Creating Habits That Stick

“We are what we repeatedly do. Excellence, therefore, is not an act but a habit.” -Aristotle

Habits, by definition, are actions we routinely do without thinking, like brushing our teeth in the morning. Our daily habits determine how effectively we live our lives. Over the years, I’ve had clients and friends say, “I would love to follow you around and see what you do in a day.” There is no secret to how professional organizers live an organized life. It’s all about daily habits and routines.

Ask yourself, which habits and routines best serve me and which ones don’t? Make a list and compare the positives and negatives. What do you want? More time? Less stress and anxiety? A calmer environment? Less clutter? A healthy body and mind? Think about the habits you could adopt to get what you truly desire. Know your WHY¹. This will help you stay focused on your journey.

Once you identify which new habit(s) will benefit your life, create a plan to incorporate it into your routine.

James Clear, author of the book “Atomic Habits” says that building better habits isn’t about filling your days with life hacks. Better habits aren’t about acquiring something, but rather about becoming a better version of yourself. Ultimately, every action is a vote for the person you wish to become.

Create a plan

One effective way to start a new habit is by stacking a new action on top of one you already routinely do. Let’s say you want to keep incoming mail from piling up. You can, for example, sit down and sort through the mail as soon as you’ve finished cleaning the dinner dishes. After a while it becomes something you routinely do, because finishing the dishes is your cue to sort through the mail. If the addition of a daily task seems too much, try picking a reoccurring time once or twice a week. Consistency is the key.

Make it easy

Create an environment where everything has its place and purpose. With the example of sorting mail, it means setting up systems to process paper quickly. Sort mail near a shredder, a filing system and a folder or bin for actionable papers. Learn how to stay ahead of paper clutter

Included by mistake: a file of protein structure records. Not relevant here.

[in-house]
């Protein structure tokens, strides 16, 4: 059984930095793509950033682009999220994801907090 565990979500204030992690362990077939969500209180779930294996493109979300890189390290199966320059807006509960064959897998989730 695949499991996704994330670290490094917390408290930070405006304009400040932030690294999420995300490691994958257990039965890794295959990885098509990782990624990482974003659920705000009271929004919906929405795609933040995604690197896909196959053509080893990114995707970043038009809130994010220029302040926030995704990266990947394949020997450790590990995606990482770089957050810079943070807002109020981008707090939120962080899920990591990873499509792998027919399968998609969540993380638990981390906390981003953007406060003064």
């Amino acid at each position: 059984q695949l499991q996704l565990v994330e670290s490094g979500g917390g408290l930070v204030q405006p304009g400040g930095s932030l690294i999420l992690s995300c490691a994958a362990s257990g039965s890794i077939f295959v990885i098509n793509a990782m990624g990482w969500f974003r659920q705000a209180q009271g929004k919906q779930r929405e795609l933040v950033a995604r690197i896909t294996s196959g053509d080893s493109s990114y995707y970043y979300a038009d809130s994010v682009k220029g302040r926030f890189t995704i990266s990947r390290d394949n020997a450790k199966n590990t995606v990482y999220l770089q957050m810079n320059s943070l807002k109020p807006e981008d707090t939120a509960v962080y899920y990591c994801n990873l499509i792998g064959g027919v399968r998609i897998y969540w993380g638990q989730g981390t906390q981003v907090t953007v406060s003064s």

Add incentives to help you reach your new habit. If you make it enjoyable, you’ll increase the odds that you will repeat the behavior. Example: if I clear the clutter off the kitchen counters and sort my mail, I get to browse Instagram for 15 minutes. (Caution! Set a timer or you risk going down the social media rabbit hole).


“Walk slowly, but never backwards.” -James Clear

Start small. James Clear also recommends taking approximately 2 minutes to work on your new habit. The more often you perform the beginning of a process, the more likely it is to become a routine.


Track your habits

Recording your actions and keeping track of your new habits is a great way to measure your progress and will help reinforce your new routine. You'll be aware of how you’re doing, stay accountable and motivated to keep going. Tracking doesn’t need to be complicated; it can be as simple as crossing a day off in a calendar.

Potential pitfalls

  • If you have difficulty staying focused on your new routine, try finding an accountability partner. Checking in with a friend or relative helps keep you on task.

  • Set boundaries. Commit to your schedule and don’t let other people’s agenda derail your progress.

  • Expect bumps in the road. Life has a way of disrupting even the best-laid plans. The key is getting back on track.

  • Don't give up too soon. Studies show that it takes at least 21 days to form a habit.


Once you’ve established your new habit, add the next one to continue your progress. Stacking tiny habits over time will become enormous improvements over a lifetime.

"To make a habit stick you build it brick by brick" -Mel Robbins



For a consultation or organizing session, please contact me at yve@organizingbyyve.com. I’m here to help! Disclosure statement: Some of the blogs on this site occasionally contain affiliate links which may provide a small commission to OrganizingbyYve at no additional cost to you. I write about the things I love and have recommended or used myself throughout my years as a professional organizer.

Why¹ Find-your-why

"We are what we repeatedly do. Excellence, then, is not an act but a habit." -Aristotle

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